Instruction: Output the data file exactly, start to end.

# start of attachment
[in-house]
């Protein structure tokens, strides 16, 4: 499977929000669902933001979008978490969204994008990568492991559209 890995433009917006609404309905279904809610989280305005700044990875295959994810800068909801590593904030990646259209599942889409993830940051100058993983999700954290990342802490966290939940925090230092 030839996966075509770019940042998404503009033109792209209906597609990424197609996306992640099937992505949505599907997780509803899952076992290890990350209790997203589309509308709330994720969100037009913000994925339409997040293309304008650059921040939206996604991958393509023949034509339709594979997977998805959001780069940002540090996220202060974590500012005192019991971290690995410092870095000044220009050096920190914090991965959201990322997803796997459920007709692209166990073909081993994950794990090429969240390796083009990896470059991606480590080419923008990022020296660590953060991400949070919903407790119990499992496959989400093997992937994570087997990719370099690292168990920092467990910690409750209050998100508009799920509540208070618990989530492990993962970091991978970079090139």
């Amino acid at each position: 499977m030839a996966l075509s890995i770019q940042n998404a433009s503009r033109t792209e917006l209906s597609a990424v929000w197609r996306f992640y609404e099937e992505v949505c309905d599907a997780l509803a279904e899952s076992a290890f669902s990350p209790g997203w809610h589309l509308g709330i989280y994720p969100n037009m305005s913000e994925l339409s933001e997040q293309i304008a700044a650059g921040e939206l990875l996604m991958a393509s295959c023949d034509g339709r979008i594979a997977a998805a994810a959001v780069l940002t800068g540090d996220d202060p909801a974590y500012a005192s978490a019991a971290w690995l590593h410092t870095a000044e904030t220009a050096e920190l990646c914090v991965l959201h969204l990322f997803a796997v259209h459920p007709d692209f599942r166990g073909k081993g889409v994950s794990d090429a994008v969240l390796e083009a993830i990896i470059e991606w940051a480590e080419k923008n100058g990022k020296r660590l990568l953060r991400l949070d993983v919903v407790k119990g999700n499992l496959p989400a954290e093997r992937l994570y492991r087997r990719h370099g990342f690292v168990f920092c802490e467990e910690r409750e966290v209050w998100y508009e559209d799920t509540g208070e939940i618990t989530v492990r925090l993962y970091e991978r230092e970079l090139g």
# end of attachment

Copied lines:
[in-house]
């Protein structure tokens, strides 16, 4: 499977929000669902933001979008978490969204994008990568492991559209 890995433009917006609404309905279904809610989280305005700044990875295959994810800068909801590593904030990646259209599942889409993830940051100058993983999700954290990342802490966290939940925090230092 030839996966075509770019940042998404503009033109792209209906597609990424197609996306992640099937992505949505599907997780509803899952076992290890990350209790997203589309509308709330994720969100037009913000994925339409997040293309304008650059921040939206996604991958393509023949034509339709594979997977998805959001780069940002540090996220202060974590500012005192019991971290690995410092870095000044220009050096920190914090991965959201990322997803796997459920007709692209166990073909081993994950794990090429969240390796083009990896470059991606480590080419923008990022020296660590953060991400949070919903407790119990499992496959989400093997992937994570087997990719370099690292168990920092467990910690409750209050998100508009799920509540208070618990989530492990993962970091991978970079090139």
């Amino acid at each position: 499977m030839a996966l075509s890995i770019q940042n998404a433009s503009r033109t792209e917006l209906s597609a990424v929000w197609r996306f992640y609404e099937e992505v949505c309905d599907a997780l509803a279904e899952s076992a290890f669902s990350p209790g997203w809610h589309l509308g709330i989280y994720p969100n037009m305005s913000e994925l339409s933001e997040q293309i304008a700044a650059g921040e939206l990875l996604m991958a393509s295959c023949d034509g339709r979008i594979a997977a998805a994810a959001v780069l940002t800068g540090d996220d202060p909801a974590y500012a005192s978490a019991a971290w690995l590593h410092t870095a000044e904030t220009a050096e920190l990646c914090v991965l959201h969204l990322f997803a796997v259209h459920p007709d692209f599942r166990g073909k081993g889409v994950s794990d090429a994008v969240l390796e083009a993830i990896i470059e991606w940051a480590e080419k923008n100058g990022k020296r660590l990568l953060r991400l949070d993983v919903v407790k119990g999700n499992l496959p989400a954290e093997r992937l994570y492991r087997r990719h370099g990342f690292v168990f920092c802490e467990e910690r409750e966290v209050w998100y508009e559209d799920t509540g208070e939940i618990t989530v492990r925090l993962y970091e991978r230092e970079l090139g």